Fear of sagging breasts almost made me NOT breastfeed but I did, still breastfeeding 2 years later

Fear of sagging breasts almost made me NOT breastfeed but I did, still breastfeeding 2 years later

My son will be two years this month and I'm still breastfeeding. To mark World Breastfeeding Week which is August 1-7 every year I'd like to share my breastfeeding journey with you.

When I was pregnant I did a lot of research on Breastfeeding and I saw a lot of personal stories that led me to believe two things: 1. Breastfeeding is painful and 2. Breastfeeding will destroy the skin elasticity of my already very unlike a calabash more like a mango boobs.

These breasts had brought me years of pleasure and the thought of painfully sacrificing them wasn't something I wanted to do.

The internet was full of stories of American & European women (read as women living in countries with great healthcare and low infant morbidity and mortality) who hadn't breastfed. They all more or less said that even though they hadn't breastfed their children that their children were not only healthy but also smart. In my head I was like see the babies ended up being smart too.

I told my son's father that I wouldn't breastfeed and I think there was even a point where he might have made some promise of something or another to get me to agree to do it. I still said no, I wasn't going to do it. No one, not even my mom could talk me into committing to breastfeed my unborn child. I had decided (because the Internet said so) that it was going to be very painful and leave me with sagging breast.

My son was born after 41 weeks at Lenox Hill Hospital in Manhattan. He was induced. I got the epidural (more about that in another post). My OBGYN Dr. J said that I had a beautiful cervix while she was waiting for the placenta to come out. There was no tearing and she was pleased, as was I.

The moment my son lay on my chest for the first time, as in moments after coming into this world, this boy instinctively found my nipple and latched. I waited for the pain to overcome me but it never came. Instead it felt like this is was how it was meant to be. It felt natural. None of the weirdness I thought I would feel about breastfeeding came upon me.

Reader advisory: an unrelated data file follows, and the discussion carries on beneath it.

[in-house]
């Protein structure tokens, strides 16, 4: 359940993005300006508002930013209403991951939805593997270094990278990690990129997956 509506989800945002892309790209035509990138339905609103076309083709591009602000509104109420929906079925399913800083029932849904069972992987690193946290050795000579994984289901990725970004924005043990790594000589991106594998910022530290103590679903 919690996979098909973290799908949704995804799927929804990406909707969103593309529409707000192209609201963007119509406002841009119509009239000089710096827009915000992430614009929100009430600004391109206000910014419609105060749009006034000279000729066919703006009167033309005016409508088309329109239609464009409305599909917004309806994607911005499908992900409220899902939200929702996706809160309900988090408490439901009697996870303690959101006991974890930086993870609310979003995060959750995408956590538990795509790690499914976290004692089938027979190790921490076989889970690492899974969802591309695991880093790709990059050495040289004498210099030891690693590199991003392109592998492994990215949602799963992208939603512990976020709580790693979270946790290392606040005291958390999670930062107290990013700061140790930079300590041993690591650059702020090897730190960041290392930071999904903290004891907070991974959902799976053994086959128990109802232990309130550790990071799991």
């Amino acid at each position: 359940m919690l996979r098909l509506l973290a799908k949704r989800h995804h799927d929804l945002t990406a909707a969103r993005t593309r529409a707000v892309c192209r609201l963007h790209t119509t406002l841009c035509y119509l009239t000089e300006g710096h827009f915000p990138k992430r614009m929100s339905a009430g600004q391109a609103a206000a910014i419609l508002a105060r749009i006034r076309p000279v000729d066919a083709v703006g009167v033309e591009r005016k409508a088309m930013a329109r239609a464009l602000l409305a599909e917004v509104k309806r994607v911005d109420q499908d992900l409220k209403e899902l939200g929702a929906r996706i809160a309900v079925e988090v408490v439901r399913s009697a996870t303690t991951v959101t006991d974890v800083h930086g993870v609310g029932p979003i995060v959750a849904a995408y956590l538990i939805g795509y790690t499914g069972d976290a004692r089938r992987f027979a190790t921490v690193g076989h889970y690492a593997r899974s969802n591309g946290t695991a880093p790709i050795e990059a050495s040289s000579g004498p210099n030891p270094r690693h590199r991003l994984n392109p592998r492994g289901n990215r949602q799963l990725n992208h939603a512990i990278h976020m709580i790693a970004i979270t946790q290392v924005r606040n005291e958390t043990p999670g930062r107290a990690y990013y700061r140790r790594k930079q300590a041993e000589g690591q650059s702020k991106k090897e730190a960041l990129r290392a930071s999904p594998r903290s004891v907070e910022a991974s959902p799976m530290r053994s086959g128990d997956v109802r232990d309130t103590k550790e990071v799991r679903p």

Before we left the hospital a lactation consultant came to teach me how to hand express (did not like it), proper latching (how the baby's mouth fits on to your nipple), and how to remove the nipple frombaby's mouth without hurting myself because of gums or later teeth.

The first couple months were really easy. I breastfed on demand. I had taken 5 months of maternity leave with the last three being after birth.

We left New York and returned to Ghana when my son was just a little over 2 months old. I continued to feed on demand. I bought a Medela Freestyle Electric Breast Pump and many maternity bras. The bras have snaps so you can unclasp them, feed, and replace them easily. I loved the once without any underwire, they fit me comfortably.

I went back to work when baby was about 6 months. My work is as a marketing consultant so my schedule is really flexible. I would pump and freeze and the nanny would feed him. Somewhere around his seventh to eighth month I started traveling between Ghana and Sierra Leone. I would leave my son for 7 days at a time. I was stressed that traveling would not only reduce my milk supply but also make him not want to breastfeed anymore. So I would travel with my breast pump and pre stock the freezer with milk when I knew I was traveling. Every time I traveled I was worried he would wean himself and each time I returned he was just as eager for his "bobbi" as before I left.

It has been 23 months and 1 week since I have been breastfeeding my son. In that time I have proudly posted brelfies "Breastfeeding selfies" on social media (much to the embarrassment and side eye of majority of Sierra Leoneans on Whatsapp). When I first started posting the brelfies (which the UN encourages by the way) I was judged repeatedly in that way people do when they think they're giving you "good advice". Some people said that I was attention seeking, others said that I ought to be ashamed and in Freetown last year someone actually walked up to me to say the next thing I should do is post videos of my vagina. Yes a man said this to me.